I've stopped cursing my luck when I lose at Dominion and started looking much harder at where my mistakes were and what I could have done to prevent the problem. One issue is that I've stopped buying cards while imagining the best possible shuffle, and started buying cards while imagining the worst possible shuffle. It changes the order in which you buy things and significantly improves your game over the long run.

If you like luck-free games, though, here's an interesting question: Have you ever tried Dominion with deck stacking? Eliminate the shuffle luck entirely and allow each player to stack their deck instead of shuffling. Heck, you could actually play a "Lucky Chancellor" deck! (In fact, Chancellor/Messenger/Scavenger become insane power cards.) But more likely, both players would be trying to figure out the optimal engine and points/turn, points/shuffle issues, possibly with some second-guessing of each other about attacks. Junking is no longer relevant, but discard certainly is. It would be a different game, with a kind of puzzle flavor to it. I'm not sure I'd want to play that way against Celestial Chameleon.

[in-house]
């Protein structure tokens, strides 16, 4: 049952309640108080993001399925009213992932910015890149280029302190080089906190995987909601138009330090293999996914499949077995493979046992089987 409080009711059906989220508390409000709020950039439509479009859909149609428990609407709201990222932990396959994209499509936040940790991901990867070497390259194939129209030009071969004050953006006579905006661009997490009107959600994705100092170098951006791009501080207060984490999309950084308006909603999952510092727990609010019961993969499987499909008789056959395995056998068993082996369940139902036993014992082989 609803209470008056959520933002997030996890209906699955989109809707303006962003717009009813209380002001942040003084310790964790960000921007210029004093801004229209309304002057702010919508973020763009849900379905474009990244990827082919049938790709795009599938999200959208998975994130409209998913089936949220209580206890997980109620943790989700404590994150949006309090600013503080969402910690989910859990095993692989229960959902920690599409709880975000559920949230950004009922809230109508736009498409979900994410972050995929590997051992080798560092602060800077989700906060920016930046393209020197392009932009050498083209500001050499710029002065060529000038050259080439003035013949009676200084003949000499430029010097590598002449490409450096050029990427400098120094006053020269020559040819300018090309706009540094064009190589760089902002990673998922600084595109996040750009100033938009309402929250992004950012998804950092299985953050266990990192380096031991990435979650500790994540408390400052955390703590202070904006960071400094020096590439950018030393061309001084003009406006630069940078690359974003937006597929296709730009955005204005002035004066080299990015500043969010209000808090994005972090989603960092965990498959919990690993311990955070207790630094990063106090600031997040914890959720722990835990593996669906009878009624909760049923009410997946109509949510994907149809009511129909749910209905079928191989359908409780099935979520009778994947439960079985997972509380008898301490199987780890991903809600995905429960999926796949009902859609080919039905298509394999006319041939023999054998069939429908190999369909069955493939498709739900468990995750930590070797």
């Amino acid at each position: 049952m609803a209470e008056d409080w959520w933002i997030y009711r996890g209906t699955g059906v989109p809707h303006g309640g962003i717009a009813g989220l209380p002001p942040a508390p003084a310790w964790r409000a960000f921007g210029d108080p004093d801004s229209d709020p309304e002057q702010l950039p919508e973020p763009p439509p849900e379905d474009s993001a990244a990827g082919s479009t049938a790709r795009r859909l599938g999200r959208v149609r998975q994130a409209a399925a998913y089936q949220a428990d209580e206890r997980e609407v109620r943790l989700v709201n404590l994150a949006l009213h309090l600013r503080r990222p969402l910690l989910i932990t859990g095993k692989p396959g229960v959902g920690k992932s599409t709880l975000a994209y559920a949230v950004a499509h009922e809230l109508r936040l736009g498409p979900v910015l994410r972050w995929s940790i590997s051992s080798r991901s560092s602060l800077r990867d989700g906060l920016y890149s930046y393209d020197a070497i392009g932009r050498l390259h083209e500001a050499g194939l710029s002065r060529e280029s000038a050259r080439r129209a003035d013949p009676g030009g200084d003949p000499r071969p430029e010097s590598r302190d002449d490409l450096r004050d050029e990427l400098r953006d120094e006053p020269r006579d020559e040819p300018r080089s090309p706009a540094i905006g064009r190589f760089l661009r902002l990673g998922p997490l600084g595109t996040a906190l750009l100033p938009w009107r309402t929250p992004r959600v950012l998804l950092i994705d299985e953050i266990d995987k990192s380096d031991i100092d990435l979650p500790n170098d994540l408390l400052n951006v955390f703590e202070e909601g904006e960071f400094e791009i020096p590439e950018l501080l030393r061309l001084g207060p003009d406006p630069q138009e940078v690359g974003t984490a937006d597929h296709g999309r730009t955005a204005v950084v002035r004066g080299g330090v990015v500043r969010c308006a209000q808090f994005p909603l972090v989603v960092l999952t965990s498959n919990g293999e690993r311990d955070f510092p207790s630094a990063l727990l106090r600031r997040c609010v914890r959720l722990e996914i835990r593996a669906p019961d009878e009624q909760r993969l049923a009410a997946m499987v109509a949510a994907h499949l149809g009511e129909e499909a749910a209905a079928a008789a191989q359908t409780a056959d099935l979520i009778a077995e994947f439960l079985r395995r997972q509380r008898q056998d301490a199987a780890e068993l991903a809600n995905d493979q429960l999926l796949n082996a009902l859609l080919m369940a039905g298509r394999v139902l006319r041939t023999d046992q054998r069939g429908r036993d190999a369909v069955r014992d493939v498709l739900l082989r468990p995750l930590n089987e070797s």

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dedicateddan

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Re: could you ever see yourself playing Dominion for money?
« Reply #15 on: August 15, 2016, 10:49:35 am »
0

Absolutely. A bigger prize purse might help grow and support the tournament scene
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mameluke

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Re: could you ever see yourself playing Dominion for money?
« Reply #16 on: August 15, 2016, 11:41:22 am »
+1

Actually, it seems to me that one of the greatest design elements in Dominion is the randomization of the kingdom itself, which is utterly irrelevant, since all players have access to the same cards. Sure, some of the cards are "swingy" but shuffle luck only plays some part in determining the outcome. There are pretty big CCG tournaments out there, and the shuffle luck aspect doesn't seem to hurt those.

Luck elements can be significantly reduced in games which spread out the per-player randomization over a large number of turns, meaning that the amount of good luck and back luck for each player will tend towards the mean, and the outcome will ultimately be determined much more by the decision-making skills of the players.